deployments to specific nodes - see the section in the MAAS documentation on tags.
Create the OpenStack configuration file
We will be using Juju charms to deploy the component parts of OpenStack. Each
charm encapsulates everything required to set up a particular service. However,
the individual services have many configuration options, some of which we will
want to change.
To make this task easier and more reproduceable, we will create a separate
configuration file with the relevant options for all the services. This is
written in a standard YAML format
(see www.yaml.org if this is unfamiliar to you).
Here is an example of an openstack-config.yaml:
For all services, we can configure the
openstack-origin to point to an install source. In this case, we will rely on the default, which will point to the relevant sources for the Ubuntu 14.04 LTS Trusty release. Further configuration for each service is explained in this document.
Other settings and configuration options are possible for deployment of the OpenStack services. These are detailed in the documentation of the individual charms used by Juju, and can be inspected by visiting the online Juju Charm Store and searching for the charm using the search box in the top left-hand-side of the page. the configuration settings are then detailed under "Configuration" in the main page, as shown:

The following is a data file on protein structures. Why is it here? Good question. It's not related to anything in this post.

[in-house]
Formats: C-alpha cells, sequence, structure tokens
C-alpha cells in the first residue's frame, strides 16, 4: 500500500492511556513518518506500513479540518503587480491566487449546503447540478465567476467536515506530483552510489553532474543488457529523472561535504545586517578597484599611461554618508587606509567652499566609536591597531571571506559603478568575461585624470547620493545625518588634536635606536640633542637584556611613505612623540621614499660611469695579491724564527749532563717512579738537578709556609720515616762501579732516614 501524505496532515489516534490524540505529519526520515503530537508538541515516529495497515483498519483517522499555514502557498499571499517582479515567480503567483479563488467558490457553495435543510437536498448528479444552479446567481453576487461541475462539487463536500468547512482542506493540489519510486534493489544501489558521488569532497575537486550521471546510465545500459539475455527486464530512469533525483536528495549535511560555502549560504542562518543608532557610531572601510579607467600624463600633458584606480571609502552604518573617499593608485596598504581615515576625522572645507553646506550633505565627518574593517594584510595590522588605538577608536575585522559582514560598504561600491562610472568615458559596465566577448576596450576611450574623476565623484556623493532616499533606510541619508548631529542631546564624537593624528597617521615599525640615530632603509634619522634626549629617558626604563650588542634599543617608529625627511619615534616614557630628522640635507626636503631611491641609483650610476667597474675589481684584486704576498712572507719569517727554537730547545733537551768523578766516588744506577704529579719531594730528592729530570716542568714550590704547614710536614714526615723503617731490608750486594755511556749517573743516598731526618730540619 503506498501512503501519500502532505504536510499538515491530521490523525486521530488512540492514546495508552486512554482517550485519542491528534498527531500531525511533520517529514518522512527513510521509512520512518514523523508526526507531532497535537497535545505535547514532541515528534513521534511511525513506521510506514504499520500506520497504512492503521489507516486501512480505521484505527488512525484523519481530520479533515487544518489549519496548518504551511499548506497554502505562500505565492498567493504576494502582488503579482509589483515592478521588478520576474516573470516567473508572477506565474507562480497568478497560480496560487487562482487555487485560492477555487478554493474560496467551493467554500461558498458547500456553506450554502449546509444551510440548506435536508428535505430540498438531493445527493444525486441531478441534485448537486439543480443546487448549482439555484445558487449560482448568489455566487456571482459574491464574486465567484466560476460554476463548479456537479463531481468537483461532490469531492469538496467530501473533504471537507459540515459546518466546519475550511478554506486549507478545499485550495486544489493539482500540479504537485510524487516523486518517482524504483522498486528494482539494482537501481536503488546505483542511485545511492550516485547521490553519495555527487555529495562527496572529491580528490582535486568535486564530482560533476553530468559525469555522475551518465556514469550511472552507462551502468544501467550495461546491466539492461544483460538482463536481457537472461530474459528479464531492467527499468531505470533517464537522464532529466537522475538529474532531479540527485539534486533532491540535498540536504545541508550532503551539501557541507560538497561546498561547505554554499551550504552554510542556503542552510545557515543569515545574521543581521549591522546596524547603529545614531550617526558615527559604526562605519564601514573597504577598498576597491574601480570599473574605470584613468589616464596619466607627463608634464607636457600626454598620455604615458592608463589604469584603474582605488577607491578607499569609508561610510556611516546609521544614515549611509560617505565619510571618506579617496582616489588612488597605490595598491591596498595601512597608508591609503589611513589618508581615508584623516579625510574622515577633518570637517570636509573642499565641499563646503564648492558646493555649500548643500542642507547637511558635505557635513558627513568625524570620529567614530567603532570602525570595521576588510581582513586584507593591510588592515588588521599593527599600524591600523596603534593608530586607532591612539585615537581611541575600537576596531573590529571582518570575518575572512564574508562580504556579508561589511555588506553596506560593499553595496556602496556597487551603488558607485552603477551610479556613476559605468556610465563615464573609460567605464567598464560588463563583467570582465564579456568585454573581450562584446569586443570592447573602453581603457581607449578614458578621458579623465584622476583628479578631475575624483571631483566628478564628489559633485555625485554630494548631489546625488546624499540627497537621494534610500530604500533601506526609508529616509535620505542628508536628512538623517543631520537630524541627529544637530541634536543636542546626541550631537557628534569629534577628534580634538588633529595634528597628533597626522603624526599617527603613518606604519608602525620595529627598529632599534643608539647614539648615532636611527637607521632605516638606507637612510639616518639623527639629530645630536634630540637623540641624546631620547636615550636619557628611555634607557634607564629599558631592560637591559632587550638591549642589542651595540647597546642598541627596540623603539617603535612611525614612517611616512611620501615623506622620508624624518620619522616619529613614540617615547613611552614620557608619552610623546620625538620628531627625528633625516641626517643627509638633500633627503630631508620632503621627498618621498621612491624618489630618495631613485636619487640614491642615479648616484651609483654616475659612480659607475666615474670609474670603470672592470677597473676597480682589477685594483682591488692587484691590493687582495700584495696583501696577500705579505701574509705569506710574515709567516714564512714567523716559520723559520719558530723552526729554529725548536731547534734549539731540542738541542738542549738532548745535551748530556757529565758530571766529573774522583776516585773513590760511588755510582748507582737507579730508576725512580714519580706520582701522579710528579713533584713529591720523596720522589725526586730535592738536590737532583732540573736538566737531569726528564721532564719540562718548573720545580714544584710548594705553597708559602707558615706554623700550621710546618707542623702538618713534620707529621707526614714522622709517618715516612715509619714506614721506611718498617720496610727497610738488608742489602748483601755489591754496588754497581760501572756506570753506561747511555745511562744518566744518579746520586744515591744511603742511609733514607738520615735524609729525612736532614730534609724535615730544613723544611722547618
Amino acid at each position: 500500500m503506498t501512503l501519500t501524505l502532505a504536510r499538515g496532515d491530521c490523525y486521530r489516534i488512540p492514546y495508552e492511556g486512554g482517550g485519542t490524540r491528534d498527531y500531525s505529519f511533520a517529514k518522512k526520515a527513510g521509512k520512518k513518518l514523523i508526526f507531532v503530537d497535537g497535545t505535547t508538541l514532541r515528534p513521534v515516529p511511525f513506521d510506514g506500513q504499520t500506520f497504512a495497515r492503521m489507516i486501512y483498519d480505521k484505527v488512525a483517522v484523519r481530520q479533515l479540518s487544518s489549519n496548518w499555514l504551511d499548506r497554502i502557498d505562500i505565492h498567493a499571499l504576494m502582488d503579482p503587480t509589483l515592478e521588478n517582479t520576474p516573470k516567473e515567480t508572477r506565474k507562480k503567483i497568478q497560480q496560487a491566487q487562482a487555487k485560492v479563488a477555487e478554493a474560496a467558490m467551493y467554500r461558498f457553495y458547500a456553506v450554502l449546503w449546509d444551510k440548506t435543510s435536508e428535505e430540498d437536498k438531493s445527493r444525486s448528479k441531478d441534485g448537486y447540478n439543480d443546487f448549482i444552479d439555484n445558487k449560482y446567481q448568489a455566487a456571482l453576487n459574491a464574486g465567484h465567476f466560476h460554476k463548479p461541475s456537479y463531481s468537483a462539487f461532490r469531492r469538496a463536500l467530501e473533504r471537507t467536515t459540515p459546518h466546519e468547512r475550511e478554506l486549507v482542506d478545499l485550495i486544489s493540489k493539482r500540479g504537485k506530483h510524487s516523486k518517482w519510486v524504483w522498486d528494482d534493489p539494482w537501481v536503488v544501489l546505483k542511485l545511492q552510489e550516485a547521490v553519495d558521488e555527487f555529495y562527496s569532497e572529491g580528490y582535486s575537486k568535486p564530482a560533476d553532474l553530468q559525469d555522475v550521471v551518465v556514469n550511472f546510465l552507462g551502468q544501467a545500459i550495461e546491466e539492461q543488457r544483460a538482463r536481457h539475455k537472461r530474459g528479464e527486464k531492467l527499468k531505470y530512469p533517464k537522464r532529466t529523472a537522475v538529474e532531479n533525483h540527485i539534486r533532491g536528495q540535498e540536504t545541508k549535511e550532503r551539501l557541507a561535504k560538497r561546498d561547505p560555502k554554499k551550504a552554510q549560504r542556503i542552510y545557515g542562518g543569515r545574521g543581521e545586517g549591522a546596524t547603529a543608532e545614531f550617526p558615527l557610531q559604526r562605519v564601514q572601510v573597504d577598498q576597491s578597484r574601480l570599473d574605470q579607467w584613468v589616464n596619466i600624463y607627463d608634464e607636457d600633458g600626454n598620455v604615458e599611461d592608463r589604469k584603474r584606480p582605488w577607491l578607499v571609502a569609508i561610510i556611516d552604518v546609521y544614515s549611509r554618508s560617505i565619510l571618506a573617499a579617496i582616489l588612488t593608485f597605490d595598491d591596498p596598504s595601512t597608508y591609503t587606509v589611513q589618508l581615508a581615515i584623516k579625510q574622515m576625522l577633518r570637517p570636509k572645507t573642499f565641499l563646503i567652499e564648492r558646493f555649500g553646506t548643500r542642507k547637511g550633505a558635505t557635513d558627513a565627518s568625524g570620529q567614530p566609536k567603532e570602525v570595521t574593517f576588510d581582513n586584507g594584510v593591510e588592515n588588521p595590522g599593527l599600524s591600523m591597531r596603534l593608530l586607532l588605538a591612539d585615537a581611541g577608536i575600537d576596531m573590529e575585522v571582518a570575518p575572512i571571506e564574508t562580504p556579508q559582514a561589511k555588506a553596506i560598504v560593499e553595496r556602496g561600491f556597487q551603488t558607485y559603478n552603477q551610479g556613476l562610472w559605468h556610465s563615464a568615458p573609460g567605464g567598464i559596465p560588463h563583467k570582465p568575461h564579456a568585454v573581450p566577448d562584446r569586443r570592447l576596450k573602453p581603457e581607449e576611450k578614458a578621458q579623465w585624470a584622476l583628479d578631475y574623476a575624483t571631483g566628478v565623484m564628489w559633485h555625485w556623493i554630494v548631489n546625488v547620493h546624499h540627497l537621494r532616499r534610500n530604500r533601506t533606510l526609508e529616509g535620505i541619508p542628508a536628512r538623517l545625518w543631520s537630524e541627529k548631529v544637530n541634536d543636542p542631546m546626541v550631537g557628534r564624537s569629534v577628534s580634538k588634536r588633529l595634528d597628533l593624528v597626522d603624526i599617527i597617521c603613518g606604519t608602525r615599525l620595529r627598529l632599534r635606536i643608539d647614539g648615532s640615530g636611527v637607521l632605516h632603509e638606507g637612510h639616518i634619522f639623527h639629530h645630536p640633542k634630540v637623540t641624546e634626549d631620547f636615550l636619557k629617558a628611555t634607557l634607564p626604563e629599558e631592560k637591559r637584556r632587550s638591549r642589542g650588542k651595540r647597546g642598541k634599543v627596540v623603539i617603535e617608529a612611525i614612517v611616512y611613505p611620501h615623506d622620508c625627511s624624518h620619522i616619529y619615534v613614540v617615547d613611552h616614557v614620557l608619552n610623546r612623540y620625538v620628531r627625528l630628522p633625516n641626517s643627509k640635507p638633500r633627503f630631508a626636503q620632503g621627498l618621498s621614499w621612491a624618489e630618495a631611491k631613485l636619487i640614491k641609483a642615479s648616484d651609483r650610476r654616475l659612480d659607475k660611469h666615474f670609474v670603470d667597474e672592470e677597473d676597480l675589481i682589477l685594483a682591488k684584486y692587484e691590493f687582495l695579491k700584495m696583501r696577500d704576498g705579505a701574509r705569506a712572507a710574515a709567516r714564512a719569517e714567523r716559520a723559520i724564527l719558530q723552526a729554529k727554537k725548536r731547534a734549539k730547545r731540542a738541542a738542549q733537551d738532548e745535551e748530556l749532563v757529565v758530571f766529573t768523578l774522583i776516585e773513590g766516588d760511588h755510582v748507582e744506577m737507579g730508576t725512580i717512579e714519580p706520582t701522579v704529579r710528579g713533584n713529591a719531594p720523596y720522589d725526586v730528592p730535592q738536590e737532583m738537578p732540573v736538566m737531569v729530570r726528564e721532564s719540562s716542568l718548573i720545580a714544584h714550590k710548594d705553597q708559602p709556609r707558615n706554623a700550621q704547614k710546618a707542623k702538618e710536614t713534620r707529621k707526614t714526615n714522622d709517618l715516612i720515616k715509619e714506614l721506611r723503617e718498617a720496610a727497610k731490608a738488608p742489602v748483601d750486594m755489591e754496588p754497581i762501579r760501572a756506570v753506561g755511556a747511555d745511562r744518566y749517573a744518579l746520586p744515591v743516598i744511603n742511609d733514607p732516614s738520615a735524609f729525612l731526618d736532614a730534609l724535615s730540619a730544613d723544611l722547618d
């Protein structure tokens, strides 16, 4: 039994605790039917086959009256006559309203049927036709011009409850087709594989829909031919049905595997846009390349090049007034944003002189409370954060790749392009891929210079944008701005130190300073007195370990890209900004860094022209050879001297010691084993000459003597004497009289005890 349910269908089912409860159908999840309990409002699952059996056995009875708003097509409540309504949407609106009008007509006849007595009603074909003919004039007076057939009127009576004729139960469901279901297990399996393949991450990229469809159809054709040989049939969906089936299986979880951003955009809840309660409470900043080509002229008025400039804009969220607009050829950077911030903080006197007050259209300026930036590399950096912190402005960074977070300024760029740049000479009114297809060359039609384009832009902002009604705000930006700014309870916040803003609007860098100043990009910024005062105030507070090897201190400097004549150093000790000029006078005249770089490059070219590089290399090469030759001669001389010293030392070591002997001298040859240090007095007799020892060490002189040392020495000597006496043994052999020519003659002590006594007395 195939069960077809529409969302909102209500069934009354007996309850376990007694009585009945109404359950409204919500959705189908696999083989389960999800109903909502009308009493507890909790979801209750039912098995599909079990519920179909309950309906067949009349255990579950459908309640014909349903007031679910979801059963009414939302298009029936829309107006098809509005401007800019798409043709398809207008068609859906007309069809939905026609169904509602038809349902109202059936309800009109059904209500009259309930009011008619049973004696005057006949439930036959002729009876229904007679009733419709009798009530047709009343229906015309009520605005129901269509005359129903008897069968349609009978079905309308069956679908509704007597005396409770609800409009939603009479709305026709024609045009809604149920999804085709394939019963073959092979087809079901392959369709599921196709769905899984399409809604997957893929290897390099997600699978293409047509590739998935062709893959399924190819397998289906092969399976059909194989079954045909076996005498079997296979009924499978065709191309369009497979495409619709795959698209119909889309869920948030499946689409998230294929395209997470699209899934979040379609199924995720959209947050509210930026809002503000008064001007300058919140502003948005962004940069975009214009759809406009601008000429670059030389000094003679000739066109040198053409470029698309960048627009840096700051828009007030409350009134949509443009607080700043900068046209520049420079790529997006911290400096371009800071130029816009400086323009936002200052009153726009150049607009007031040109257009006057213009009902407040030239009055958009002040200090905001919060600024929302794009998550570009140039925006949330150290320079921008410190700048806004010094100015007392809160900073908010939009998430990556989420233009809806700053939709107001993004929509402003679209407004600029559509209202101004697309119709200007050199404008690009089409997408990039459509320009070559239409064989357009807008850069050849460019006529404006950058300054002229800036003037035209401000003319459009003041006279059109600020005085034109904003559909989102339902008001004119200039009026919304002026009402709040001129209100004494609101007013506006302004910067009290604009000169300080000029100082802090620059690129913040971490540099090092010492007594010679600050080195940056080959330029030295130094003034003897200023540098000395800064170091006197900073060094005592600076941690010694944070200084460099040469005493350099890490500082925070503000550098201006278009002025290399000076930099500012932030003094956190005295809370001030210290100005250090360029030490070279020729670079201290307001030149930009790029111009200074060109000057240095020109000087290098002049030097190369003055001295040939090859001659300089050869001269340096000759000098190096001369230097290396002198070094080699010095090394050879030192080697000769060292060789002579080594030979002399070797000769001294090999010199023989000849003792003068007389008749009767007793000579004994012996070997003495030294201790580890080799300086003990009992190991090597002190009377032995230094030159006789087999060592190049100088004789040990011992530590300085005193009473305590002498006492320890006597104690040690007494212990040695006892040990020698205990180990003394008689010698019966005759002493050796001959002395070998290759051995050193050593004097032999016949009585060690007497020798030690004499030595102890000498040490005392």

Deploying OpenStack with Juju
Now that the configuration is defined, we can use Juju to deploy and relate the services.
Juju requires a minimal amount of setup. Here we assume it has already been configured to work with your MAAS cluster (see the [Juju Install Guide][juju_install] for more information on this.
Firstly, we need to fetch images and tools that Juju will use:
juju sync-tools --debug
Then we can create the bootstrap instance:
juju bootstrap --upload-tools --debug
We use the upload-tools switch to use the local versions of the tools which we